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Hospitals enjoy safe harbor regulations regarding purchasing supplies. It works against the patient.
Doctors have long struggled to care for patients amid artificial shortages of, and soaring prices for, hundreds of drugs—notably generic sterile injectable products, including saline, epinephrine, chemotherapeutic agents, anesthetics, painkillers, antibiotics, even sterilized water.
So when Amazon Business signaled last year that it planned to infuse competition into the marketplace for hospital supplies, clinicians were optimistic that scarce items would soon reappear. Wrong. Mighty Amazon has now backed away from the market. CNBC, which reported the news in April, attributed the decision partly to the barrier posed by hospitals’ tight relationships with group purchasing organizations, or GPOs.
Amazon achieved its remarkable success by building a sophisticated e-commerce platform that promotes competition, transparency and low prices. In contrast, the GPO industry, which supplies doctors with hundreds of billions in medical products each year, rests on myriad conflicts of interest. The result is not only shortages but higher prices.
Four giant GPOs—Vizient, PremierInc., HealthTrust, and Intalere—control purchasing for most of the supplies used by thousands of hospitals, outpatient clinics and nursing homes. These buying cartels literally sell a market share, taking money from drugmakers and other vendors in exchange for exclusionary supply contracts.
The paradox is that buying groups were promoted as a means to reduce cost for hospitals by ordering large amounts at reduced costs. It totally eliminates smaller suppliers.
Hospitals sometimes even get a cut of the GPOs’ fees. The industry is very secretive, but when Premier was considering an initial public offering in 2013, Thomas Finn, an analyst at HCMatters.com, explained: “As a member-driven enterprise, it is common knowledge that Premier and other GPOs ‘share back’ with their members and owners. In fact, many hospital executives who are part of the Premier alliance have learned to rely on that share back as an integral part of their annual compensation.”
In turn, GPOs primarily use three big “authorized distributors”: McKesson, AmerisourceBergen and Cardinal Health. The supply chain is set up so that only authorized distributors, which pay fees to the GPOs, are entitled to manufacturers’ rebates for products covered by the contracts. Since smaller wholesalers can’t get the rebates, they’re effectively frozen out.
The results of this anticompetitive system are higher costs and inevitable supply breakdowns. For example, the GPOs would have the public believe that Hurricane Maria triggered shortages of sterile IV solutions by damaging Baxter International’s Puerto Rican plants. In fact, shortages of saline and other solutions have existed for years, forcing the U.S. to import them from several countries. The deeper reason is that GPOs have relied almost exclusively on Baxter for these products, concentrating production and discouraging potential competitors. Although information on contract terms is confidential, a Baxter press release touting a 2007 deal with Novation (now Vizient) describes the terms as “an extended single source award for IV solutions.”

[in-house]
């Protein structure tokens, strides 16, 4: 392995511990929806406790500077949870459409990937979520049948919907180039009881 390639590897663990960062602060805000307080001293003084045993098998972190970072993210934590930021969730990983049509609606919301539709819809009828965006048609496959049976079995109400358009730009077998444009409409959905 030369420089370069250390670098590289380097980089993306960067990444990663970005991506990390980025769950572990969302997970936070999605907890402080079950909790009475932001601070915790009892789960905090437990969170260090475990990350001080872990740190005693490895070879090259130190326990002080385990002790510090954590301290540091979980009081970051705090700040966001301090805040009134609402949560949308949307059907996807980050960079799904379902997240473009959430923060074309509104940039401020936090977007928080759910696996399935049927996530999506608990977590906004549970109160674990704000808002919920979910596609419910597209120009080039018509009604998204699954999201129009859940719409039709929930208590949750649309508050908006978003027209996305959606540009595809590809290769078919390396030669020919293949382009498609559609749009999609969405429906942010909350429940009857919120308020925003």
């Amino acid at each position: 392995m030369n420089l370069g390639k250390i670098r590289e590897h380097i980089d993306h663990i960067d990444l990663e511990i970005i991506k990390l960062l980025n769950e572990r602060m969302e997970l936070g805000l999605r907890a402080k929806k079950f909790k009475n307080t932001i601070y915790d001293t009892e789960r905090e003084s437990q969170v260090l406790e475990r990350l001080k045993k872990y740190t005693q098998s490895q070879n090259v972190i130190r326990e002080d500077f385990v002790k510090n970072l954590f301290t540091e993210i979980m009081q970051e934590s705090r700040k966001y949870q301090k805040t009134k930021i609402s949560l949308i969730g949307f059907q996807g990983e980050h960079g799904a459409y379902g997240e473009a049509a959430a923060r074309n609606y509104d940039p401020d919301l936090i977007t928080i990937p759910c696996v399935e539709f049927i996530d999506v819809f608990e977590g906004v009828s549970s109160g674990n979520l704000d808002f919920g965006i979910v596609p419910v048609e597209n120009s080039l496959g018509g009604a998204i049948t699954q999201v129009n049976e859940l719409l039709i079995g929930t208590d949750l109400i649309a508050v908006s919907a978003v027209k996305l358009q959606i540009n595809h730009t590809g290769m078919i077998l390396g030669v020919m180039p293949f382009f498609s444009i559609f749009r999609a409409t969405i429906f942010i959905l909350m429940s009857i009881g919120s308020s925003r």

GPOs didn’t always operate this way. The first was founded in 1910 when several New York City hospitals banded together to buy supplies in bulk. Members paid dues to cover administrative expenses. This nonprofit “co-op” model worked for decades. What perverted the system was a rule that began to allow cash to flow from manufacturers to the GPOs. In the mid-1980s, Congress gave GPOs a “safe harbor” by exempting them from the laws against taking kickbacks from suppliers.
A 2010 report by the Senate Finance Committee found no independent empirical evidence that GPOs save hospitals money. In 2002, however, the Government Accountability Office studied purchases of safety needles and pacemakers in one metropolitan area and found hospitals that negotiated on their own often obtained lower prices. Our estimate, based on accumulated evidence including interviews with former GPO contracting officers, is that the current system may inflate costs by 30% or more. Still, most administrators are enculturated to the GPO system, and the web of rebates and fees helps keep it in place.
Making matters worse, in 2003 the Department of Health and Human Services advised drug makers that the safe harbor would protect rebates paid to pharmacy benefit managers. This has created an upward spiral in the cost of drugs sold through these middlemen, as drugmakers compete for placement on PBM formularies by offering ever-larger rebates.
Without Amazon, the best hope for ending this travesty remains congressional repeal of the safe harbor.
If Washington is truly interested in lowering medical costs, here’s a straightforward idea: cancel the safe harbor and force the middlemen feeding at the health-care trough to compete on the merits.
Mr. Zweig, a former Journal reporter, is executive director of Physicians Against Drug Shortages (PADS). Dr. Blum is an associate professor at the West Virginia University School of Medicine, a past president of the American College of Emergency Physicians, and a co-chair of PADS.